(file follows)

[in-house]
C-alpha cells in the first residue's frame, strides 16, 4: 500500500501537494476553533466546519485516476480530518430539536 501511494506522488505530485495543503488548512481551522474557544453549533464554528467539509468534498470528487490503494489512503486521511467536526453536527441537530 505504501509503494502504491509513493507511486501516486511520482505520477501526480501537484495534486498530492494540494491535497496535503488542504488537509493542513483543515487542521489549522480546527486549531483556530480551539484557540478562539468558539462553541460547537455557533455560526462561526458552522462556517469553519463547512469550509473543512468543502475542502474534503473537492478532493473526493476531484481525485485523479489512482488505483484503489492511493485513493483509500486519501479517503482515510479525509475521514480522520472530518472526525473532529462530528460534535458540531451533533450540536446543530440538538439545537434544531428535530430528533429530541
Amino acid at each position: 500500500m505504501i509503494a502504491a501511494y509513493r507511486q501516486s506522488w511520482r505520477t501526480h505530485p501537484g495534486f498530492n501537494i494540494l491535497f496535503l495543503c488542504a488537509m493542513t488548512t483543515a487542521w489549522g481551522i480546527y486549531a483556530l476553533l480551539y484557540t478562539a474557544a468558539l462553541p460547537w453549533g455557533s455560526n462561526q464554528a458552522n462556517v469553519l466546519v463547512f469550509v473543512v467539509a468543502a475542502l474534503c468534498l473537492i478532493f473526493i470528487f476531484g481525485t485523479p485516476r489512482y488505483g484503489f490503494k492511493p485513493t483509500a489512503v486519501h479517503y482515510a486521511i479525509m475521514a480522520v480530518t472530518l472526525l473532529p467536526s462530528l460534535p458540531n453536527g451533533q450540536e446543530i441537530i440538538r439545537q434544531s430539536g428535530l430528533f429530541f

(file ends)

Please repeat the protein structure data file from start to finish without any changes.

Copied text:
[in-house]
C-alpha cells in the first residue's frame, strides 16, 4: 500500500501537494476553533466546519485516476480530518430539536 501511494506522488505530485495543503488548512481551522474557544453549533464554528467539509468534498470528487490503494489512503486521511467536526453536527441537530 505504501509503494502504491509513493507511486501516486511520482505520477501526480501537484495534486498530492494540494491535497496535503488542504488537509493542513483543515487542521489549522480546527486549531483556530480551539484557540478562539468558539462553541460547537455557533455560526462561526458552522462556517469553519463547512469550509473543512468543502475542502474534503473537492478532493473526493476531484481525485485523479489512482488505483484503489492511493485513493483509500486519501479517503482515510479525509475521514480522520472530518472526525473532529462530528460534535458540531451533533450540536446543530440538538439545537434544531428535530430528533429530541
Amino acid at each position: 500500500m505504501i509503494a502504491a501511494y509513493r507511486q501516486s506522488w511520482r505520477t501526480h505530485p501537484g495534486f498530492n501537494i494540494l491535497f496535503l495543503c488542504a488537509m493542513t488548512t483543515a487542521w489549522g481551522i480546527y486549531a483556530l476553533l480551539y484557540t478562539a474557544a468558539l462553541p460547537w453549533g455557533s455560526n462561526q464554528a458552522n462556517v469553519l466546519v463547512f469550509v473543512v467539509a468543502a475542502l474534503c468534498l473537492i478532493f473526493i470528487f476531484g481525485t485523479p485516476r489512482y488505483g484503489f490503494k492511493p485513493t483509500a489512503v486519501h479517503y482515510a486521511i479525509m475521514a480522520v480530518t472530518l472526525l473532529p467536526s462530528l460534535p458540531n453536527g451533533q450540536e446543530i441537530i440538538r439545537q434544531s430539536g428535530l430528533f429530541f